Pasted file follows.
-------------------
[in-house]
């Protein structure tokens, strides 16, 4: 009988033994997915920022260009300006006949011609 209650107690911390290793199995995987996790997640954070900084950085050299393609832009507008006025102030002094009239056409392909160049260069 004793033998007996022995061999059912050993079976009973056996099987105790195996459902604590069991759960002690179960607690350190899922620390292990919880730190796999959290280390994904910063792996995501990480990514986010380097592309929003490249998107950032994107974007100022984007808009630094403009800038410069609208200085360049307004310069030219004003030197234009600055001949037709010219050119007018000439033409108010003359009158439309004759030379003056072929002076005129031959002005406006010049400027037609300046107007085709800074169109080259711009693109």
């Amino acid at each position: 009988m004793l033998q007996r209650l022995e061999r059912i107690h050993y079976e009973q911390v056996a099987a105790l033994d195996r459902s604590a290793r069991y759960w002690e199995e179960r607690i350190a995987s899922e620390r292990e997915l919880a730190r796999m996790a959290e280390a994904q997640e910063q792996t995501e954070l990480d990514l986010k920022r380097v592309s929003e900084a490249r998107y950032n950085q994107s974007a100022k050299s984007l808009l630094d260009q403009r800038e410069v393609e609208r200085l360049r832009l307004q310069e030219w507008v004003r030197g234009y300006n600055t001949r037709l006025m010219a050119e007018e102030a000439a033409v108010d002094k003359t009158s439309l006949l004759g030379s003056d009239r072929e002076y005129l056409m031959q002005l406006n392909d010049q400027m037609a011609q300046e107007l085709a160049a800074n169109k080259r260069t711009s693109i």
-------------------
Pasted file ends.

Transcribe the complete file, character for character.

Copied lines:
[in-house]
């Protein structure tokens, strides 16, 4: 009988033994997915920022260009300006006949011609 209650107690911390290793199995995987996790997640954070900084950085050299393609832009507008006025102030002094009239056409392909160049260069 004793033998007996022995061999059912050993079976009973056996099987105790195996459902604590069991759960002690179960607690350190899922620390292990919880730190796999959290280390994904910063792996995501990480990514986010380097592309929003490249998107950032994107974007100022984007808009630094403009800038410069609208200085360049307004310069030219004003030197234009600055001949037709010219050119007018000439033409108010003359009158439309004759030379003056072929002076005129031959002005406006010049400027037609300046107007085709800074169109080259711009693109």
């Amino acid at each position: 009988m004793l033998q007996r209650l022995e061999r059912i107690h050993y079976e009973q911390v056996a099987a105790l033994d195996r459902s604590a290793r069991y759960w002690e199995e179960r607690i350190a995987s899922e620390r292990e997915l919880a730190r796999m996790a959290e280390a994904q997640e910063q792996t995501e954070l990480d990514l986010k920022r380097v592309s929003e900084a490249r998107y950032n950085q994107s974007a100022k050299s984007l808009l630094d260009q403009r800038e410069v393609e609208r200085l360049r832009l307004q310069e030219w507008v004003r030197g234009y300006n600055t001949r037709l006025m010219a050119e007018e102030a000439a033409v108010d002094k003359t009158s439309l006949l004759g030379s003056d009239r072929e002076y005129l056409m031959q002005l406006n392909d010049q400027m037609a011609q300046e107007l085709a160049a800074n169109k080259r260069t711009s693109i």